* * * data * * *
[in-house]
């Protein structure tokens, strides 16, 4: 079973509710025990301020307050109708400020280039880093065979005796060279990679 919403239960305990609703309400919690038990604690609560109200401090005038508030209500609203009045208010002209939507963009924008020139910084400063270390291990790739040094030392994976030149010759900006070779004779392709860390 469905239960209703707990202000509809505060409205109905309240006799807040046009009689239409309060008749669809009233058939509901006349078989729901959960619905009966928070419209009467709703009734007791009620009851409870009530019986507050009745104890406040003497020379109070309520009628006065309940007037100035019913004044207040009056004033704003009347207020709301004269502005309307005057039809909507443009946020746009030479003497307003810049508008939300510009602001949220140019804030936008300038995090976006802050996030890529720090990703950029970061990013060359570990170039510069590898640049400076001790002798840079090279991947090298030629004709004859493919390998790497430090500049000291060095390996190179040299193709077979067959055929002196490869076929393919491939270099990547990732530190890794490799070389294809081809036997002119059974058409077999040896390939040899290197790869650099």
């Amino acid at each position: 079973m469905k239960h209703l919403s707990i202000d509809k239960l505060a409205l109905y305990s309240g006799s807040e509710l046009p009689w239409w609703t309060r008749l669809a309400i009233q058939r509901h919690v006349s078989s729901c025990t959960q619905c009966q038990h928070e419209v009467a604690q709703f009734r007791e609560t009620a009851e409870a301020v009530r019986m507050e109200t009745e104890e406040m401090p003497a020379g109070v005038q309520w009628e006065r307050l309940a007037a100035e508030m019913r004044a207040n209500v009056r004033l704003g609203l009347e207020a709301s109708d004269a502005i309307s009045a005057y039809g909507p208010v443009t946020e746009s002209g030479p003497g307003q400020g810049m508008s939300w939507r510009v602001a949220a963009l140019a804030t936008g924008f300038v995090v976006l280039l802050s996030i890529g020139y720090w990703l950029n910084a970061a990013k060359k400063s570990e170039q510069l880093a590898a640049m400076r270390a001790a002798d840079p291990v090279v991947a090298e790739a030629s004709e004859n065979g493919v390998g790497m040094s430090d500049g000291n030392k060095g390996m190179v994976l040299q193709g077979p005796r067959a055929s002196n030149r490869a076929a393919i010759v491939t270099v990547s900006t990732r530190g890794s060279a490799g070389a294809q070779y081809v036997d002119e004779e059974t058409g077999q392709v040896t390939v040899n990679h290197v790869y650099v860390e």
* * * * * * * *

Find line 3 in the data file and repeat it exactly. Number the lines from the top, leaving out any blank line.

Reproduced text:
């Amino acid at each position: 079973m469905k239960h209703l919403s707990i202000d509809k239960l505060a409205l109905y305990s309240g006799s807040e509710l046009p009689w239409w609703t309060r008749l669809a309400i009233q058939r509901h919690v006349s078989s729901c025990t959960q619905c009966q038990h928070e419209v009467a604690q709703f009734r007791e609560t009620a009851e409870a301020v009530r019986m507050e109200t009745e104890e406040m401090p003497a020379g109070v005038q309520w009628e006065r307050l309940a007037a100035e508030m019913r004044a207040n209500v009056r004033l704003g609203l009347e207020a709301s109708d004269a502005i309307s009045a005057y039809g909507p208010v443009t946020e746009s002209g030479p003497g307003q400020g810049m508008s939300w939507r510009v602001a949220a963009l140019a804030t936008g924008f300038v995090v976006l280039l802050s996030i890529g020139y720090w990703l950029n910084a970061a990013k060359k400063s570990e170039q510069l880093a590898a640049m400076r270390a001790a002798d840079p291990v090279v991947a090298e790739a030629s004709e004859n065979g493919v390998g790497m040094s430090d500049g000291n030392k060095g390996m190179v994976l040299q193709g077979p005796r067959a055929s002196n030149r490869a076929a393919i010759v491939t270099v990547s900006t990732r530190g890794s060279a490799g070389a294809q070779y081809v036997d002119e004779e059974t058409g077999q392709v040896t390939v040899n990679h290197v790869y650099v860390e």